On track – beating the winter blues in Spain


It’s the first session of the fast group and the sky around Jerez deep in rural Spain is reverberating to the sound of bikes being ridden hard. We’re waiting in the paddock for the call to form up in the pitlane, a ragtag army of first timers, road riders, commuters, Sunday scratchers, hardened European veterans and trackday addicts.

The circuit is 2.75 miles of gloriously fast straights, late apex technical twists and turns, and its 13 corners demand respect. MotoGP and WSBK both race here, and this is the track of choice for teams from both series for pre-season testing.

Soon a deep feral roar enters the paddock and pulls up. It’s a brand new Yamaha R1 and its owner has run on in Turn One and binned it in the kitty litter. Pretty soon the fast group’s first session is over and the other riders pull in. They dismount, remove their lids and head over to the garage where the battle-scarred Yamaha is resting, eager to muck in and help it return to the track.

It’s our turn next, and we nervously head to the track. It’s going to be a challenge – the Ducati 749S and me shouldn’t get too much of a beating from the litre bikes here in the corners, but we’ll get mullered on the long straights. It should make things interesting.

Rewind a week and I’m just leaving Stamford on my way to drop the bike off in Bedford. That’s the joy with events like this – you turn up at the designated collection point, pack your bike and kit securely in its stillage, wrap it in clingfilm and then it gets loaded on a truck and makes its way to Spain.

It’s 21º on this first day at the Tracksense event at Jerez – the sun is shining, the track’s warming up nicely and there’s not a single cloud in the blue sky.

The first session passes in a blur. The Continental Race Attacks were quick to warming up, offering loads of grip, and the 749S was gloriously powering its way through the corners.

It’s handling brilliantly, and sending it away to have its suspension set-up by Griff Woolley at Aprilia Performance has paid dividends. It’s beautifully composed, even when I’m being brutal on the brakes, and it holds a line as well as any modern machine I’ve ridden. Not bad for a 13-year-old Italian.

There are a lot of quick boys on track, including some very fast BSB race machines, but the good thing about trips like this is that everyone’s here for the same reason – to spend as much time as possible riding their bike round the track, over and over again. Nobody pressures anybody, nobody’s interested in claiming scalps or showing you how quick they are, they all just want to enjoy as much tracktime as possible.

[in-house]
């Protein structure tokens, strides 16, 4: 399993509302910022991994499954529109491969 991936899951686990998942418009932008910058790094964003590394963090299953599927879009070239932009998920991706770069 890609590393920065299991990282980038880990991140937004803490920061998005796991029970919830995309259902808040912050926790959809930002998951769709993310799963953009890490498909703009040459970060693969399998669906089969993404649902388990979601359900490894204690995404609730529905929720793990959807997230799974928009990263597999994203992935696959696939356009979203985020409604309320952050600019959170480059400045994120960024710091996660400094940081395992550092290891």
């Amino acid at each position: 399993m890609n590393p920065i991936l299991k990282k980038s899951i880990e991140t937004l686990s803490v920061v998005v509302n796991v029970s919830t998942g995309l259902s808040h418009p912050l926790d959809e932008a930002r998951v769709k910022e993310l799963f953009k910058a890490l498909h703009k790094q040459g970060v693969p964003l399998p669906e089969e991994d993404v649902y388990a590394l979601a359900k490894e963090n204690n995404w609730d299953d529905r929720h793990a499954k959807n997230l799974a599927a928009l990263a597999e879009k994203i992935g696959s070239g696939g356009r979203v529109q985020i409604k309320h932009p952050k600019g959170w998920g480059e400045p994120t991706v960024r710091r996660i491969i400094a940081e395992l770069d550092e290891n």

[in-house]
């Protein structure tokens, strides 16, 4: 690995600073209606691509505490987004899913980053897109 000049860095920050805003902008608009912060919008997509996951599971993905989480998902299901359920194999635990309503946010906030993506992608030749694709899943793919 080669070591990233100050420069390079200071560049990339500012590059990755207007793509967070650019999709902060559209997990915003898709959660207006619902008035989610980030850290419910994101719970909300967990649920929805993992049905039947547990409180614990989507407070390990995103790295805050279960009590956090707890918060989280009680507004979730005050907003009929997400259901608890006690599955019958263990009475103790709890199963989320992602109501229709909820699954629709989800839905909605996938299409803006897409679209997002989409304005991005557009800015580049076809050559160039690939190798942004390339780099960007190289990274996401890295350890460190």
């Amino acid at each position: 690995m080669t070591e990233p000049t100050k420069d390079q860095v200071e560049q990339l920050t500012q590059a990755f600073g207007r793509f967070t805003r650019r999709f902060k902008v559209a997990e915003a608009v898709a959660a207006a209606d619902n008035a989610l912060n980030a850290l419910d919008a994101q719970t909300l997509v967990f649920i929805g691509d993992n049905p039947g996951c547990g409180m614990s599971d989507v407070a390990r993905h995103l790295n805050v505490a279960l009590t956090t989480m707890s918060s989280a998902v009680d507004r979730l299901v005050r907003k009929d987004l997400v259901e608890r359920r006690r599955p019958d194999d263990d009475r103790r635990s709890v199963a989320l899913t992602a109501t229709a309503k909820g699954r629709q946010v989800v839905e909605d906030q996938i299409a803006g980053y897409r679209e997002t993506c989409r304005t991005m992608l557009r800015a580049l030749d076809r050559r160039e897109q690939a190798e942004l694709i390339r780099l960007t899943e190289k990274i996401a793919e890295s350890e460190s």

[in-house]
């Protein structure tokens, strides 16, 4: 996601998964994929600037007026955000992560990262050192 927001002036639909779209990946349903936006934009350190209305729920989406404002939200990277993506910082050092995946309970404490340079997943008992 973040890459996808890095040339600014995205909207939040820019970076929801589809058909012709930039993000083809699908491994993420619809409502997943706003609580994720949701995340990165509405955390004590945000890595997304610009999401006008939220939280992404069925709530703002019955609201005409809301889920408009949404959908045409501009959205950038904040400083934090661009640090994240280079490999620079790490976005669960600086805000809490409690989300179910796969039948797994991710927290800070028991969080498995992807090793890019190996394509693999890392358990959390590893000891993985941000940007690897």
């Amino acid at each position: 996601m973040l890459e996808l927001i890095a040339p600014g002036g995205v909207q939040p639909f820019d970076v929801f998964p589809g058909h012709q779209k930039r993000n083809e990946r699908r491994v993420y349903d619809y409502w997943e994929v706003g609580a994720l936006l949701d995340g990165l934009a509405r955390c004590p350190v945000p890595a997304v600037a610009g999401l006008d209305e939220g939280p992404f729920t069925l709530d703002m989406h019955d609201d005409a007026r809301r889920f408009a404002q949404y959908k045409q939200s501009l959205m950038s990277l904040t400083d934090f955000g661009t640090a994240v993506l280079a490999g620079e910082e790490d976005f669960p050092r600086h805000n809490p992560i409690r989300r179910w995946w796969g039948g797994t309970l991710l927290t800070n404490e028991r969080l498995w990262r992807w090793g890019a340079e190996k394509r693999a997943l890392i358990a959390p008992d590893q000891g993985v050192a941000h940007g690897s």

After using the morning to learn the track, by mid-afternoon I’ve been downgraded from the intermediate group and am kneedown at almost every right-hand corner.

But after six brilliant sessions the day’s over and we make our way to our digs for the night – the four star hotel just a stone’s throw from the circuit.

Day Two sees the pace pick up and following a quicker rider for a few laps lets me try their lines. They’re tipping in much later, so I take their lead and before I know it I’m getting quicker and more confident. Before I know it my knee’s gracefully kissing the floor for the entirety of the lairy Turn Five, which I’ve just started to do in fourth. It feels quick, really quick, but I reckon I could even snick another gear through there.

I carry on lapping until the fuel light comes on and then head into the paddock. I grab a drink and a snack, refuel the bike and give my visor a clean. Back in the UK it’s raining and yet here I am in vented leathers and boots having the time of my life.

The day finishes with a talk by riding god Simon Crafar, who shows us some on board footage from his GSX-R10000. He’s a talented rider, but a genuinely enthusiastic and likeable bloke to boot, and gives us way more time than he should, answering our questions about lines, gearing and braking markers. His motto is ‘the only limit is you’…listening to him, I suspect he’s right.

Day Three sees more of the same, and I’m laying dark lines out of every corner, smearing rubber into the grippy Spanish asphalt as I open the Ducati’s throttle. I’m hitting my apexes with accuracy, reveling in my on-track battles with the bigger capacity bikes. There’s nothing as stable as my bike mid lean, and I’m able to claw back a lot of time in the corners, before losing it all again on the straights. It’s a never ending tussle, which ebbs and flows as we make our way around this glorious track.